Are You Mentally Fit Enough to Plan for Retirement? (Money):
“In this era of “self-directed” retirement (no pensions, you make all the investment choices) postponing making a real plan poses a particular risk to future security. Not only are the logistics of planning hard enough—when to collect Social Security, how to budget for expenses, what to do with savings—but the decline in cognition that Read the rest of this entry »
Mentally stimulating jobs keep your mind sharp post-retirement (Tech Times):
“If you want to stay sharp in your golden years, it’s best to get the hard yards in early — a new study has found that people with mentally demanding jobs fare better in the years after retirement.…Mental acuity and memory retention was found to be higher in retirees who had spent their careers in mentally stimulating roles, such as Read the rest of this entry »
With Willing Spirit, a Reprise for Ailey Dancers (The New York Times):
- “The voice on the phone belonged to Masazumi Chaya, the associate artistic director of Alvin Ailey American Dance Theater, and he had a startling proposition. Would she — Elizabeth Roxas-Dobrish, 55 years old, Read the rest of this entry »
By: Dana Foundation
(Editor’s note: Pathways responsible for higher-order thinking in the prefrontal cortex (PFC), or executive center of the brain, remain vulnerable throughout life—during critical early-life developmental windows, when the PFC fully matures in the early 20s, and finally from declines associated with old age. At all ages, physical activity and PFC-navigated social connections are essential components to maintaining brain health. The Experience Corps, a community-based social-engagement program, partners seniors with local schools to promote purpose-driven involvement. Participating seniors have exhibited immediate short-term gains in brain regions vulnerable to aging, such as the PFC, indicating that people with the most to lose have the most to gain from environmental enrichment.)
Over the last decade, scientists made two key discoveries that reframed our understanding of the adult brain’s potential to benefit from lifelong environmental enrichment. First, they learned that the adult brain remains plastic; it can generate new neurons in response to physical activity and new experiences. Second, they confirmed the importance of social connectedness to late-life cognitive, psychological, and physical health. The integration of these findings with our understanding of individuals’ developmental needs throughout life underscores the importance of the “social brain.” The prefrontal cortex (PFC) is particularly integral to navigating complex social behaviors and hierarchies over the life course. Read the rest of this entry »
(Editor’s Note: this timely new report illustrates the need for innovative brain fitness interventions focused on maintaining if not enhancing targeted cognitive functionality, such as driving safety or financial decision-making, leveraging lifelong neuroplasticity and cognitive reserve. What the report presents as inexorable, somewhat genetically pre-programmed decline, it is not.)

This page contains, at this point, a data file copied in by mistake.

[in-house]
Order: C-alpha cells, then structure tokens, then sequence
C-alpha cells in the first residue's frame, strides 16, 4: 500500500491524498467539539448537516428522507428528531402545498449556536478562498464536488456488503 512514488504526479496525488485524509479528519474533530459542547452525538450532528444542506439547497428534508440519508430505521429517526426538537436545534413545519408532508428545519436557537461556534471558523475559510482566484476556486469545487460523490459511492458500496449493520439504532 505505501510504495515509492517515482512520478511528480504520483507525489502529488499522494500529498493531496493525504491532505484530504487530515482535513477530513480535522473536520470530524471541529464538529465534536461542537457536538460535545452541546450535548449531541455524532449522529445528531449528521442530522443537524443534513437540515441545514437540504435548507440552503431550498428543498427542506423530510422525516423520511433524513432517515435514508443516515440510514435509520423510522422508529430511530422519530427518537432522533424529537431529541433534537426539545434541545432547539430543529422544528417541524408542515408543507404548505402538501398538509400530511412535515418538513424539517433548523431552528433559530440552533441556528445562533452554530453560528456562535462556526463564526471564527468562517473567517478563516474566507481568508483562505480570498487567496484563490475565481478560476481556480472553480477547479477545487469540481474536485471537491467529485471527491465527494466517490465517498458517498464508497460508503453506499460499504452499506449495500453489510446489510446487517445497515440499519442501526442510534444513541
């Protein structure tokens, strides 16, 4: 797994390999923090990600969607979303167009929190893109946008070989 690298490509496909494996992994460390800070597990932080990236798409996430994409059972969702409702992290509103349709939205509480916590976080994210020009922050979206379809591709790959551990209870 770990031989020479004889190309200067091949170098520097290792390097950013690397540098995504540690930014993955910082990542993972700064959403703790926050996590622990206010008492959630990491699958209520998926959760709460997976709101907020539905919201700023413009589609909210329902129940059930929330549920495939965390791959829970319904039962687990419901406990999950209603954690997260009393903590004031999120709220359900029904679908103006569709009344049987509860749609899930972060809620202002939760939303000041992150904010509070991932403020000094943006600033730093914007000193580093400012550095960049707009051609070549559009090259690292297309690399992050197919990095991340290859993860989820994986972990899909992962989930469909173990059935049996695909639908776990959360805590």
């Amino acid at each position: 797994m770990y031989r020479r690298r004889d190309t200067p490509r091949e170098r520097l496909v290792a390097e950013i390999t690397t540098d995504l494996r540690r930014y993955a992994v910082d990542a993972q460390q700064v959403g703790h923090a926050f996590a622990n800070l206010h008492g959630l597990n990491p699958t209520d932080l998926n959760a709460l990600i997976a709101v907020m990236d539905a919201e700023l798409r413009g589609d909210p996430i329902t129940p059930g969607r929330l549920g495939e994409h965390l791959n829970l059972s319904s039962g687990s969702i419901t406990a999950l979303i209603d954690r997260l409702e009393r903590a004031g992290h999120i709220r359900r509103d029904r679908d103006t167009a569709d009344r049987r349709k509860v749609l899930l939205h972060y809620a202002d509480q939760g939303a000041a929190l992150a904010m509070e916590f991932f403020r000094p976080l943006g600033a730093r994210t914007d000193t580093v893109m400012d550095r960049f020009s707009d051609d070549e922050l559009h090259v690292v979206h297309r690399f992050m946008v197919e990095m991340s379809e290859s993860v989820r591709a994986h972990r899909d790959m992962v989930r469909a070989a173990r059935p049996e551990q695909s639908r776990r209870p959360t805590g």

BMO Retirement Institute Report: Boomers’ Ability to Make Financial Decisions Often Declines With Age (Market Watch):
- “The BMO Retirement Institute released a report today which raises awareness of the potential impact on aging Canadians of declining cognitive abilities — often caused by Alzheimer’s disease and other forms of dementia — and describes how this decline can affect their ability to make financial decisions.” Read the rest of this entry »
By: Alvaro Fernandez
There’s an excellent article in the New York Times (Eighty Years Along, a Longevity Study Still Has Ground to Cover) about a very worthy new book based on a fascinating series of research studies: The Longevity Project: Surprising Discoveries for Health and Long Life from the Landmark Eight-Decade Study is the book where UC-Riverside researchers Howard Friedman and Leslie Martin draw key lessons from an eight-decade-long Stanford University Terman study of 1,500 people.
Quotes from the article:
- Many assume biology is the critical factor in longevity. If your parents lived to be 85, you probably will, too. Not so, Dr. Friedman said. Read the rest of this entry »
By: Dr. Pascale Michelon
The New-York Times reports on the study published a few days ago in the Journal of Economic Perspectives, “Mental retirement”:
… Data from the United States, England and 11 other European countries suggest that the earlier people retire, the more quickly their memories decline.
… what aspect of work is doing that, Dr. Suzman said. “Is it the social engagement and interaction or the cognitive component of work, or is it the aerobic component of work?” he asked. “Or is it the absence of what happens when you retire, which could be increased TV watching?”
Comments: This new study is another piece of evidence accumulating with more and more others suggesting that a brain healthy life-style requires constant cognitive challenge to help maintain high-level cognitive functions. Whether it is speaking multiple languages, physically exercising or staying mentally active, our everyday life can positively impact our brain health. Something to keep in mind after retirement…and to even retire the word “retirement”!
The results are also intriguing because working combines multiple aspects of a brain-healthy lifestyle (social engagement, mental stimulation) with aspects not so good for the brain (stress, absence of physical exercise in some cases). However, it seems that, overall, the good aspects of working take over the bad ones as far as memory functions are concerned.